Don Danbury who slobs around, doesn't take his job seriously and making awkward situations has inherited a house from his late grandmother which she left in debt along with her carer, Eddie... See full summary »
Welcome to the endless shift of four shelf-stackers on the bottom rung of Grogans supermarket's pecking order. Banter, pranks, messing with the customer - any outlet is fair game. There's only one rule - Don't get fired.
"Love Matters" is an anthology series, following different characters and plots in each episode. In this case, both the style and quality of episodes were extremely varied. Because there are only 6 episodes of 20 minutes each, I decided to do a quick overview in one series review, rather than 6 ultra-short episode reviews.
The series started out with "30 and Counting", a comedy about a very unlikely group of three flat-sharing young men. There's the nerd with seemingly no love life of his own, and the recently separated bloke who can't get over his ex. Together, they manage to convince their flatmate, who wants to give up on dating entirely after a streak of bad luck, to give online dating a try. What follows is a nice, but a bit over-the-top story about ideal partners, and issues of on-line dating. All in all, it was one of the better episodes of the bunch.
"Officially Special" is another comedy, about a 30-something woman with commitment issues in all aspects of her life. It's a simple one, but I enjoyed it nonetheless thanks to some good acting. In contrast, I had no love for the musical sugariness of "Miss Wright". The slightly surreal story about two female co-workers with very disparate ideas about love, and one's pursuit of it, was not interesting enough to make it worth sitting through the singing bits.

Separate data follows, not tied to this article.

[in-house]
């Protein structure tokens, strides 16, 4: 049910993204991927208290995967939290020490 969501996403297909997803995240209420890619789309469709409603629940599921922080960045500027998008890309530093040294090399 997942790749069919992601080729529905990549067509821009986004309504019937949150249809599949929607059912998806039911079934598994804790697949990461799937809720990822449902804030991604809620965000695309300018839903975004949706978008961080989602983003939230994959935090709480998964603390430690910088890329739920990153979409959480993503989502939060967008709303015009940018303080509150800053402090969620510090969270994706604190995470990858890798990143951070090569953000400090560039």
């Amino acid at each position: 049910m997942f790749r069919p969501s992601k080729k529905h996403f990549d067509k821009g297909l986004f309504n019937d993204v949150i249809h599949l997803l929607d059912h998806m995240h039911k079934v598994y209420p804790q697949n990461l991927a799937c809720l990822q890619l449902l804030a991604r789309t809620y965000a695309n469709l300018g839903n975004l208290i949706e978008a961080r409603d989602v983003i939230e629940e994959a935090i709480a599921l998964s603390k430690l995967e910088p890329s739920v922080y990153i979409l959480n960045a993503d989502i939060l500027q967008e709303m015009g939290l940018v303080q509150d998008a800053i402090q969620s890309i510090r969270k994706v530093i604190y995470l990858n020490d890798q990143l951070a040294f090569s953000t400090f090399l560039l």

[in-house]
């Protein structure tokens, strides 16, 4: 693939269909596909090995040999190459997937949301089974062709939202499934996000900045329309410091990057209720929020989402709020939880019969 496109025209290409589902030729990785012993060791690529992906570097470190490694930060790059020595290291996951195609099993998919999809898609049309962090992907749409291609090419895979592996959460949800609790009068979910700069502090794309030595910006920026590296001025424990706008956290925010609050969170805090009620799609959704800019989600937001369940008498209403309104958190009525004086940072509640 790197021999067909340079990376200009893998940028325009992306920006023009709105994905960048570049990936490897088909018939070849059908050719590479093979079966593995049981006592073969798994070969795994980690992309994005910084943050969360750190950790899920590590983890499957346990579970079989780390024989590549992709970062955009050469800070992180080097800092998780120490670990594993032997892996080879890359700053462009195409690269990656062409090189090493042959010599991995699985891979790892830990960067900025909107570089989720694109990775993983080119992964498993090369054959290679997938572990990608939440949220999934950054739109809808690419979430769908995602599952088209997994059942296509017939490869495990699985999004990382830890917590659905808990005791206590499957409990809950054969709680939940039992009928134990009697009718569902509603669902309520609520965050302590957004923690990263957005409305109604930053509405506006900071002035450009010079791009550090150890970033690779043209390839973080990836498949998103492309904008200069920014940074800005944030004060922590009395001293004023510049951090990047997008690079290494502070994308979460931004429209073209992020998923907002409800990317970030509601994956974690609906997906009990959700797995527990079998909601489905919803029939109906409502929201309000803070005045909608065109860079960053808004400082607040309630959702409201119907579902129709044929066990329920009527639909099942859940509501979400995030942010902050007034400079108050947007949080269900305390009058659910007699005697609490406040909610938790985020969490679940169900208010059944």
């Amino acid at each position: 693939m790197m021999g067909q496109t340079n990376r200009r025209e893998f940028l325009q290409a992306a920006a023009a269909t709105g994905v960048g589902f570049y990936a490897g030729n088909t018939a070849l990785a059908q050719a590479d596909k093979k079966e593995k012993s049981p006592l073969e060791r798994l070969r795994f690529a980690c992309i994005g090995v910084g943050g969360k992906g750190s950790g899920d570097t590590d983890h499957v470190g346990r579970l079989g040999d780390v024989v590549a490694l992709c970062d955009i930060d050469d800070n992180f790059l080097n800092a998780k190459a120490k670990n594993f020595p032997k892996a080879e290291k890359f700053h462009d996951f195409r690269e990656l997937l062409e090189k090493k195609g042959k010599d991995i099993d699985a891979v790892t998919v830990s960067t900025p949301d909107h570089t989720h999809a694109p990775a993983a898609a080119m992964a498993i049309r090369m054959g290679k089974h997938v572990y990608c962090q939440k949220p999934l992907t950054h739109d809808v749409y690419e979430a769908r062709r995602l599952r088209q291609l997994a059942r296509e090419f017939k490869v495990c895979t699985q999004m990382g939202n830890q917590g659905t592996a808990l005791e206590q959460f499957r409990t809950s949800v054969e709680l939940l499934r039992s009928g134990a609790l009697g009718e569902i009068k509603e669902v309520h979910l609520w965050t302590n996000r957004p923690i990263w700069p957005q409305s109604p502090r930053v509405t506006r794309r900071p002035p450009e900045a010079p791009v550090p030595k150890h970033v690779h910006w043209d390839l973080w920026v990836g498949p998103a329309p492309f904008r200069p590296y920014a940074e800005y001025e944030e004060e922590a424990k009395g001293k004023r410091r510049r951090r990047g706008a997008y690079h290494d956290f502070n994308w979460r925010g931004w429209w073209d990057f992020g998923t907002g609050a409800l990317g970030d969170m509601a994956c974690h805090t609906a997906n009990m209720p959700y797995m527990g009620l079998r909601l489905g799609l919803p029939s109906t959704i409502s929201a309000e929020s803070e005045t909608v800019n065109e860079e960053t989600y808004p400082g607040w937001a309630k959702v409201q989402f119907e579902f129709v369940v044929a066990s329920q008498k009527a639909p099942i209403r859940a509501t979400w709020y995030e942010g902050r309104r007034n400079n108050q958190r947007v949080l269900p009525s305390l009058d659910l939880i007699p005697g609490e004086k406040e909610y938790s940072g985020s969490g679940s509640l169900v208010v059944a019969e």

I had difficulties adapting to "Aphrodite Fry", which was the first episode I wouldn't call a comedy. However, it won me over in the end. It is a wonderfully simple story about two very different people, and the nature of relationships and sex. It put a smile on my face in the end, which probably makes it my favourite episode of the bunch. "A Nice Arrangement" is the other non-comedy offering, and deals with inter-cultural relationships. Satpal has been with his girlfriend for two years, but kept her secret from his very traditionalist Sikh mother, who he fears might disapprove of the relationship. He struck a deal with a Sikh woman in the same situation. The two pretend to be lovers in front of their families, but see their actual partners on the side. That Satpal didn't tell his girlfriend about this arrangement turns out to have been a huge mistake. Not a lot happens in this story, but it was quite sweet and enjoyable to watch.
Finally, "Kitten Chic" is easily the worst episode of them all. It is one overly long exposition depicting the life of an unpopular, sugary teenage girl whose new crush at school turns out to be gay. The uneventful first 15 minutes of set-up are not worth the pseudo-shocking payoff at all. There's no problem with the story itself, it was just much overdone and overly long, making it very tedious to watch.
So there you have it, a very mixed bag indeed. If you get the chance to watch just single episodes, definitely avoid episodes 3 and 6. If you want to see just the best the mini-series had to offer, stick with episodes 4 and 5. While these are very nice stories, they don't offset the really bad bits enough to make it a series worth recommending overall though. If you can only get the entire series, there are many better ones out there. None of the good episodes are so exceptional that they'd make you forget the worse ones.
0 of 1 people found this review helpful.
Was this review helpful to you?